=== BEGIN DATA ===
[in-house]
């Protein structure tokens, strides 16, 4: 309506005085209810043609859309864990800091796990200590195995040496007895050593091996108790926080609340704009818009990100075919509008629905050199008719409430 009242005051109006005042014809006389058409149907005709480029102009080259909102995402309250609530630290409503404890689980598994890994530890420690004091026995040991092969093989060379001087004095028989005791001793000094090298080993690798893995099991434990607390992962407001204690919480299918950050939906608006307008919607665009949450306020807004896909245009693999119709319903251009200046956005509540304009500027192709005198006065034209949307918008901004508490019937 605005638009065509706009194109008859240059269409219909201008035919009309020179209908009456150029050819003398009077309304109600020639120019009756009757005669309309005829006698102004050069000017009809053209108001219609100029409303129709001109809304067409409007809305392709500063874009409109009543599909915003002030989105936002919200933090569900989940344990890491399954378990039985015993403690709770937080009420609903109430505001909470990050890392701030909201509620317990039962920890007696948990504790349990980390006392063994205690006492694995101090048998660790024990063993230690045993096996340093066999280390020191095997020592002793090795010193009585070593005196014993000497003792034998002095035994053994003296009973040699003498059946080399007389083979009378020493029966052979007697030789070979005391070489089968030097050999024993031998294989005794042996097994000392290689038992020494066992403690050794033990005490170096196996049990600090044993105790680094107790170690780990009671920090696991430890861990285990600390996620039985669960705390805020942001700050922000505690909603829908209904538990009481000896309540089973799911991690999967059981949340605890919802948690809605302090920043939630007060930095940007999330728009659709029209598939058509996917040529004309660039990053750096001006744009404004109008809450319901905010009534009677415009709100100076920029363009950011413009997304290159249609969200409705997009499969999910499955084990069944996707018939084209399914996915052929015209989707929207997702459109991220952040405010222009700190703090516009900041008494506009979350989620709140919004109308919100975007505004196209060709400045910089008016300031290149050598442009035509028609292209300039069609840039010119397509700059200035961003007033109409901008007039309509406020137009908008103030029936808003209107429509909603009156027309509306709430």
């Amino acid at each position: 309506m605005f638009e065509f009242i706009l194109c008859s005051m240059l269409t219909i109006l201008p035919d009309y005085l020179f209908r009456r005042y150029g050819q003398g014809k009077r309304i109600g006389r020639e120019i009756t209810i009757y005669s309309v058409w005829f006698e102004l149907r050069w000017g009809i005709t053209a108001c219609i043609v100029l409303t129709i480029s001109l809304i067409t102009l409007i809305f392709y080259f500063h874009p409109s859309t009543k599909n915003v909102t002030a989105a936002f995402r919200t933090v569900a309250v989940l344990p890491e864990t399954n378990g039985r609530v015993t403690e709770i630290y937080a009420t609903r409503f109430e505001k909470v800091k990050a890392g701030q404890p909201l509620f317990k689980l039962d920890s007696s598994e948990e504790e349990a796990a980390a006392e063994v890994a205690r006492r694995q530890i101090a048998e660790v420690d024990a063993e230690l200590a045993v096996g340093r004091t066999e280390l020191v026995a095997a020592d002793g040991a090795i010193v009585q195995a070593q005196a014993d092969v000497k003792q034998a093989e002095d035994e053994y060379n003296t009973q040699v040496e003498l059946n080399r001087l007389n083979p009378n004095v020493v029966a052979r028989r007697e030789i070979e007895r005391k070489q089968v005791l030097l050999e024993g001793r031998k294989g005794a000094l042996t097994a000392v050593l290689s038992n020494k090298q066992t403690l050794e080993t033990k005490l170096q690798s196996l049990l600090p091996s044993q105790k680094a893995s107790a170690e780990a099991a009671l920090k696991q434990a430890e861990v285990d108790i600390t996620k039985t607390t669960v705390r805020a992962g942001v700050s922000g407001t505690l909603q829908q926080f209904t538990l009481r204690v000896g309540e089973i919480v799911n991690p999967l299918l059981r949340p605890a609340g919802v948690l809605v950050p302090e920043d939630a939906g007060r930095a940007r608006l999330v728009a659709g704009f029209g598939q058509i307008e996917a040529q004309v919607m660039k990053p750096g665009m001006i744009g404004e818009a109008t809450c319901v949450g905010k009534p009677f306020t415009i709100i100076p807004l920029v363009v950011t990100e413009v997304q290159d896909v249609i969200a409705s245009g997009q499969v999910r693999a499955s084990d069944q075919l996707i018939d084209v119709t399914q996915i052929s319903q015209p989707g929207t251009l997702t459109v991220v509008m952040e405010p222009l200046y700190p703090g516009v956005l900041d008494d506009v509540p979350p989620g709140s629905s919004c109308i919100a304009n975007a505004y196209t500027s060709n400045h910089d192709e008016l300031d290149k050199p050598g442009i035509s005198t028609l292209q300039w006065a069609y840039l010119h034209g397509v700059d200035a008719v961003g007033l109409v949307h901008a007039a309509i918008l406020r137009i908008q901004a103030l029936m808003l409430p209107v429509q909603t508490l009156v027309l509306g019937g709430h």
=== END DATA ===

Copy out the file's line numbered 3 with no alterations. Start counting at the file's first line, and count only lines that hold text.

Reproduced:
């Amino acid at each position: 309506m605005f638009e065509f009242i706009l194109c008859s005051m240059l269409t219909i109006l201008p035919d009309y005085l020179f209908r009456r005042y150029g050819q003398g014809k009077r309304i109600g006389r020639e120019i009756t209810i009757y005669s309309v058409w005829f006698e102004l149907r050069w000017g009809i005709t053209a108001c219609i043609v100029l409303t129709i480029s001109l809304i067409t102009l409007i809305f392709y080259f500063h874009p409109s859309t009543k599909n915003v909102t002030a989105a936002f995402r919200t933090v569900a309250v989940l344990p890491e864990t399954n378990g039985r609530v015993t403690e709770i630290y937080a009420t609903r409503f109430e505001k909470v800091k990050a890392g701030q404890p909201l509620f317990k689980l039962d920890s007696s598994e948990e504790e349990a796990a980390a006392e063994v890994a205690r006492r694995q530890i101090a048998e660790v420690d024990a063993e230690l200590a045993v096996g340093r004091t066999e280390l020191v026995a095997a020592d002793g040991a090795i010193v009585q195995a070593q005196a014993d092969v000497k003792q034998a093989e002095d035994e053994y060379n003296t009973q040699v040496e003498l059946n080399r001087l007389n083979p009378n004095v020493v029966a052979r028989r007697e030789i070979e007895r005391k070489q089968v005791l030097l050999e024993g001793r031998k294989g005794a000094l042996t097994a000392v050593l290689s038992n020494k090298q066992t403690l050794e080993t033990k005490l170096q690798s196996l049990l600090p091996s044993q105790k680094a893995s107790a170690e780990a099991a009671l920090k696991q434990a430890e861990v285990d108790i600390t996620k039985t607390t669960v705390r805020a992962g942001v700050s922000g407001t505690l909603q829908q926080f209904t538990l009481r204690v000896g309540e089973i919480v799911n991690p999967l299918l059981r949340p605890a609340g919802v948690l809605v950050p302090e920043d939630a939906g007060r930095a940007r608006l999330v728009a659709g704009f029209g598939q058509i307008e996917a040529q004309v919607m660039k990053p750096g665009m001006i744009g404004e818009a109008t809450c319901v949450g905010k009534p009677f306020t415009i709100i100076p807004l920029v363009v950011t990100e413009v997304q290159d896909v249609i969200a409705s245009g997009q499969v999910r693999a499955s084990d069944q075919l996707i018939d084209v119709t399914q996915i052929s319903q015209p989707g929207t251009l997702t459109v991220v509008m952040e405010p222009l200046y700190p703090g516009v956005l900041d008494d506009v509540p979350p989620g709140s629905s919004c109308i919100a304009n975007a505004y196209t500027s060709n400045h910089d192709e008016l300031d290149k050199p050598g442009i035509s005198t028609l292209q300039w006065a069609y840039l010119h034209g397509v700059d200035a008719v961003g007033l109409v949307h901008a007039a309509i918008l406020r137009i908008q901004a103030l029936m808003l409430p209107v429509q909603t508490l009156v027309l509306g019937g709430h």